python exception handling

Keywords: Python

1. Exception handling

The difference between Error and Exception:

Error is a system error that programmers cannot change or handle, such as a system crash, insufficient memory, method call stack overflow, etc. In the event of such an error, it is recommended that the program be terminated.

Exception indicates an exception that the program can handle, which can be caught and possibly recovered. When such exceptions are encountered, they should be handled as far as possible so that the program can resume running and not terminate at will.

Common errors are:

print(a)   # NameError
print(10/0)# ZeroDivisionError: division by zero
d = {'name':'test'}
print(d['obj'])  #KeyError: 'obj'
with open('hello.txt') as f:
    pass  #FileNotFoundError: [Errno 2] No such file or directory: 'hello.txt'
if a>b:
    #IndentationError: unindent does not match any outer indentation level

Common Exceptions

AttributeError ,IOError ,ImportError ,IndexError, SyntaxError,TypeError,ValueError,KeyError,NameError
IndentationError: Indentation error
KeyboardInterrupt: Ctrl+C is pressed
UnboundLocalError: A global variable with the same name

Exception handling mechanism

Common exception mechanisms are:
try, except, else, finally, and raise.
Describe each:

The indented code block after the try keyword is referred to as the try block. It contains code that may cause an exception.
The except keyword corresponds to the exception type and the block of code that handles the exception. An else block can be placed after several except blocks, indicating that an else block should be executed when no exception occurs in the program.
The final block is used to recycle physical resources opened in the try block, and the exception mechanism guarantees that the final block will always be executed.
Raise is used to raise an actual exception, which can be used as a statement alone to raise a specific exception object.

To summarize, this is:
else:What to execute if there are no exceptions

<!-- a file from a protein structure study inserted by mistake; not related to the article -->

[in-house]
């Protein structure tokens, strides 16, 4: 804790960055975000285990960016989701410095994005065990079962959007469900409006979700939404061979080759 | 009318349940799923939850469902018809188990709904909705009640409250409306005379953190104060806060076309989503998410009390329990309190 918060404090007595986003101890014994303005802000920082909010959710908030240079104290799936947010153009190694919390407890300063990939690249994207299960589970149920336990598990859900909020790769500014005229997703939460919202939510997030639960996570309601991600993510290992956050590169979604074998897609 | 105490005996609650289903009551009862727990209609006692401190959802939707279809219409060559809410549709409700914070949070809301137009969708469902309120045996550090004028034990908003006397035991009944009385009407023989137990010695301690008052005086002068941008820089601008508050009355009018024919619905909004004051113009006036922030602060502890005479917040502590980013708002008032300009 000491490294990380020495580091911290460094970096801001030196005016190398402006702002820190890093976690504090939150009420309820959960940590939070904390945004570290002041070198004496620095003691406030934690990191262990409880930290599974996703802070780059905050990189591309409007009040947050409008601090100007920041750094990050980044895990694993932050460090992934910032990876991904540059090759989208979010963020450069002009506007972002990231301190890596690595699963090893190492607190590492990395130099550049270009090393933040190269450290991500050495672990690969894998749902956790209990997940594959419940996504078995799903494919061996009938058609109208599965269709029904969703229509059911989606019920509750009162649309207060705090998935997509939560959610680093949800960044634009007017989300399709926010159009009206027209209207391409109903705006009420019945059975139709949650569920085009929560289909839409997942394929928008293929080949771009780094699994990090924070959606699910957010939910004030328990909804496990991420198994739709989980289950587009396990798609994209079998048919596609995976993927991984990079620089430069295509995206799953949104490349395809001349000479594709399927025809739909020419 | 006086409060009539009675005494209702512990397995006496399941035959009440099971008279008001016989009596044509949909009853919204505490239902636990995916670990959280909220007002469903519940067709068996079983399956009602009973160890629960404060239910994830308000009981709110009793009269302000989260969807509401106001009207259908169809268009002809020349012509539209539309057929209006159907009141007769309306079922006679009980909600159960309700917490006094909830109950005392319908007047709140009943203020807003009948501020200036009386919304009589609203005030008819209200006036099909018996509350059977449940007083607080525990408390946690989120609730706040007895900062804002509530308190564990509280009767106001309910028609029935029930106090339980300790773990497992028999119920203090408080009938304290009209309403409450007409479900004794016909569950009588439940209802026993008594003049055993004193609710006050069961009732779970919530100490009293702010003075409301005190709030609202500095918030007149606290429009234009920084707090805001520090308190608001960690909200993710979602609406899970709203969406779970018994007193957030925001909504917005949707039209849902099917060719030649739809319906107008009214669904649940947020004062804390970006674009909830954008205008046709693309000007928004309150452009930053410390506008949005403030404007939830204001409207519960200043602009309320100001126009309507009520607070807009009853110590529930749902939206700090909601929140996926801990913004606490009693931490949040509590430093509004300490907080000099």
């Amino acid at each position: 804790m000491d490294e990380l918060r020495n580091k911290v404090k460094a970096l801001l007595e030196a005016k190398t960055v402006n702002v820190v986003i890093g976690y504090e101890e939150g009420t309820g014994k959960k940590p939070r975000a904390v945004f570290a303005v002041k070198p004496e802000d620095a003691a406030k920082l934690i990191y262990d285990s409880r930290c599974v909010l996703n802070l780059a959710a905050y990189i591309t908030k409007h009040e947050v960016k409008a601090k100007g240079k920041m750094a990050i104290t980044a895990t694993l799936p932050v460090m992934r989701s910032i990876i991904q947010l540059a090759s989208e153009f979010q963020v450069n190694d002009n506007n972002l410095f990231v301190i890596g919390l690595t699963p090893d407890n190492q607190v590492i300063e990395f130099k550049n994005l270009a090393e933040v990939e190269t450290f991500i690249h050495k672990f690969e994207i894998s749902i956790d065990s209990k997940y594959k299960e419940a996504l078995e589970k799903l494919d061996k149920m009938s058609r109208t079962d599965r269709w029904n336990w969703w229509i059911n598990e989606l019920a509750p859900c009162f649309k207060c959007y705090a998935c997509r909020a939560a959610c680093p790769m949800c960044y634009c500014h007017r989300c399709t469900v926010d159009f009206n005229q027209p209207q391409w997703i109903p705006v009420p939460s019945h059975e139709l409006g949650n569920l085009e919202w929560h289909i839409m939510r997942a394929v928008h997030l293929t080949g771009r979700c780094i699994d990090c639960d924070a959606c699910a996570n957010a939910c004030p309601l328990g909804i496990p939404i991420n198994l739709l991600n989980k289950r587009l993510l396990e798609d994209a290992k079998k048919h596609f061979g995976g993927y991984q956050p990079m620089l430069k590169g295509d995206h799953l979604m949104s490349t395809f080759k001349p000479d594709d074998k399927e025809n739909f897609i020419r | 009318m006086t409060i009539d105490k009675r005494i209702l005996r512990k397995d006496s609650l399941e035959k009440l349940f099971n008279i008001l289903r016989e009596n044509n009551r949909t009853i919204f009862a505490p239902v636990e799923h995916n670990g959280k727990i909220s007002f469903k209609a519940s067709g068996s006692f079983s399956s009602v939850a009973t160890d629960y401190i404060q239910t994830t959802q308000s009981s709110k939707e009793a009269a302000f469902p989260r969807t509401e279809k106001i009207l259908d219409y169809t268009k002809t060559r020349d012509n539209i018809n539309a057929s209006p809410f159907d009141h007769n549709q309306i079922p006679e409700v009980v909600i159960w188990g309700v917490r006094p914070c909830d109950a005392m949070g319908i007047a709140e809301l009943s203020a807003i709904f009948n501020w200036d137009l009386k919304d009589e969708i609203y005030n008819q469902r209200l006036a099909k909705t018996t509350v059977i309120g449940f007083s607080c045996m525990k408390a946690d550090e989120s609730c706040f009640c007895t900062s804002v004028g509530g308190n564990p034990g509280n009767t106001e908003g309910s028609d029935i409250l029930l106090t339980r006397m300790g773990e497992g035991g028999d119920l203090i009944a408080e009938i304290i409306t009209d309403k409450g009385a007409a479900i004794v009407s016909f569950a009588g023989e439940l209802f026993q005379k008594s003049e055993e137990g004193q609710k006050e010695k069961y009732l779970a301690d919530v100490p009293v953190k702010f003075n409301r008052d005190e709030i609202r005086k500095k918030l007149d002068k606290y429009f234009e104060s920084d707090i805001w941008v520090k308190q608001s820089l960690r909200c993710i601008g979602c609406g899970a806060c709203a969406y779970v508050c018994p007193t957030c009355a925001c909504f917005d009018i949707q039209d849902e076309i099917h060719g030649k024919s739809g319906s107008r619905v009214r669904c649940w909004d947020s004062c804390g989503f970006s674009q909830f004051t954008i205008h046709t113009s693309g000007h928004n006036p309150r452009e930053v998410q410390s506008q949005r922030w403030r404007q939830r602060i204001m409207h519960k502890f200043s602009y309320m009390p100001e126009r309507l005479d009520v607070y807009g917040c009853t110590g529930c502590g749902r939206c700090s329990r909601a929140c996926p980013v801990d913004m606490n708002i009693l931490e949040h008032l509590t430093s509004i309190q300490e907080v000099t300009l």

finally: what will always be executed

    a = 1
except NameError as e:
    print('name error')
except KeyError:
    print('key error')
except Exception as e:
    print('no error')
    print('always run')

The result of execution is

name error
always run

Common abnormal uses

An exception is an error, is it all bad?
Exceptions also have many benefits, and a common use in standard Python libraries is to try to import a module and check if it can be used. Importing a module that does not exist raises an ImportError exception. That way we can try out the module and find the most effective way to use it

Trigger of anomaly detection

In fact, python allows spontaneous exception testing, and self-exception testing is done with a raise statement
Exception in a raise statement is either of the type of exception (for example, NameError) parameter standard exceptions, and args is the exception parameter provided by itself.

raise [Exception [, args [, traceback]]]
age = int(input('age:'))
if 0<age<100:
    raise ValueError("Age must be 0~100 Between")

The result of the code is:

Traceback (most recent call last):
  File "C:\Users\12261\Desktop\Study\python\day_06\", line 5, in <module>
    raise ValueError("Age must be 0~100 Between")
ValueError: Age must be 0~100 Between

Custom Exception

Custom exceptions should inherit either the Exception base class or a subclass of Exception.
In the customization process, simply specify the parent class of the custom exception class.

class AgeError(ValueError):

age = int(input('age:'))
if 0<age<100:
    raise AgeError("Age must be 0~100 Between")

The results are as follows:

Traceback (most recent call last):
  File "C:\Users\12261\Desktop\Study\python\day_06\", line 8, in <module>
    raise AgeError("Age must be 0~100 Between")
__main__.AgeError: Age must be 0~100 Between

Cautions for unusual use

You can't use too many exceptions
Do not enter too many decisions in the try module
Don't forget the exception that pops up while testing

Posted by rofl90 on Sun, 28 Nov 2021 11:24:00 -0800